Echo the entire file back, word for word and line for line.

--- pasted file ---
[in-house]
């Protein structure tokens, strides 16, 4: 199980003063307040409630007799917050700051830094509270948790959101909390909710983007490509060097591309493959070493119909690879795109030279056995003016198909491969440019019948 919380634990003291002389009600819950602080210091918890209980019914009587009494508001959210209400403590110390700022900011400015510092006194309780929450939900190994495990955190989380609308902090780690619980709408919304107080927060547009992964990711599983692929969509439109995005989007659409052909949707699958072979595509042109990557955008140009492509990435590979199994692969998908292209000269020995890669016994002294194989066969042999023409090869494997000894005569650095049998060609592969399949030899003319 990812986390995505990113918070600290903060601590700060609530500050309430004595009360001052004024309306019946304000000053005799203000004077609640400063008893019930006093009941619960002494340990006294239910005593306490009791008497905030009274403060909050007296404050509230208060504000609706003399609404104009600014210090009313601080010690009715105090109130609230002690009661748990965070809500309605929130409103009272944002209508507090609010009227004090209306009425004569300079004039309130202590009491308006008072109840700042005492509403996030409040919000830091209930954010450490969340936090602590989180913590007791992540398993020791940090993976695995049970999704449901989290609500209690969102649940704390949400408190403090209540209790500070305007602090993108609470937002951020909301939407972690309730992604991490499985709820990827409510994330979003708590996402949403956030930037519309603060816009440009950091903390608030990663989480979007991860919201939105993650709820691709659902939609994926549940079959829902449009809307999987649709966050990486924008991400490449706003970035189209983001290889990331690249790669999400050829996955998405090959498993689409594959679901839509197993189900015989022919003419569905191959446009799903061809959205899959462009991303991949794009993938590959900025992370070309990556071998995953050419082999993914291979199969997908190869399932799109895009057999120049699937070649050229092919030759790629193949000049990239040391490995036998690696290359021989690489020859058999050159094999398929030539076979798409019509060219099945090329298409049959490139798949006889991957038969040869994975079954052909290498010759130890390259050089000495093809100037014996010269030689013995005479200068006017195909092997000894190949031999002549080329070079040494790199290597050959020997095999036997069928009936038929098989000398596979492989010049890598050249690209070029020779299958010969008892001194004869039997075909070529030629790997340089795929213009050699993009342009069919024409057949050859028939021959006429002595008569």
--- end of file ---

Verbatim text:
[in-house]
């Protein structure tokens, strides 16, 4: 199980003063307040409630007799917050700051830094509270948790959101909390909710983007490509060097591309493959070493119909690879795109030279056995003016198909491969440019019948 919380634990003291002389009600819950602080210091918890209980019914009587009494508001959210209400403590110390700022900011400015510092006194309780929450939900190994495990955190989380609308902090780690619980709408919304107080927060547009992964990711599983692929969509439109995005989007659409052909949707699958072979595509042109990557955008140009492509990435590979199994692969998908292209000269020995890669016994002294194989066969042999023409090869494997000894005569650095049998060609592969399949030899003319 990812986390995505990113918070600290903060601590700060609530500050309430004595009360001052004024309306019946304000000053005799203000004077609640400063008893019930006093009941619960002494340990006294239910005593306490009791008497905030009274403060909050007296404050509230208060504000609706003399609404104009600014210090009313601080010690009715105090109130609230002690009661748990965070809500309605929130409103009272944002209508507090609010009227004090209306009425004569300079004039309130202590009491308006008072109840700042005492509403996030409040919000830091209930954010450490969340936090602590989180913590007791992540398993020791940090993976695995049970999704449901989290609500209690969102649940704390949400408190403090209540209790500070305007602090993108609470937002951020909301939407972690309730992604991490499985709820990827409510994330979003708590996402949403956030930037519309603060816009440009950091903390608030990663989480979007991860919201939105993650709820691709659902939609994926549940079959829902449009809307999987649709966050990486924008991400490449706003970035189209983001290889990331690249790669999400050829996955998405090959498993689409594959679901839509197993189900015989022919003419569905191959446009799903061809959205899959462009991303991949794009993938590959900025992370070309990556071998995953050419082999993914291979199969997908190869399932799109895009057999120049699937070649050229092919030759790629193949000049990239040391490995036998690696290359021989690489020859058999050159094999398929030539076979798409019509060219099945090329298409049959490139798949006889991957038969040869994975079954052909290498010759130890390259050089000495093809100037014996010269030689013995005479200068006017195909092997000894190949031999002549080329070079040494790199290597050959020997095999036997069928009936038929098989000398596979492989010049890598050249690209070029020779299958010969008892001194004869039997075909070529030629790997340089795929213009050699993009342009069919024409057949050859028939021959006429002595008569």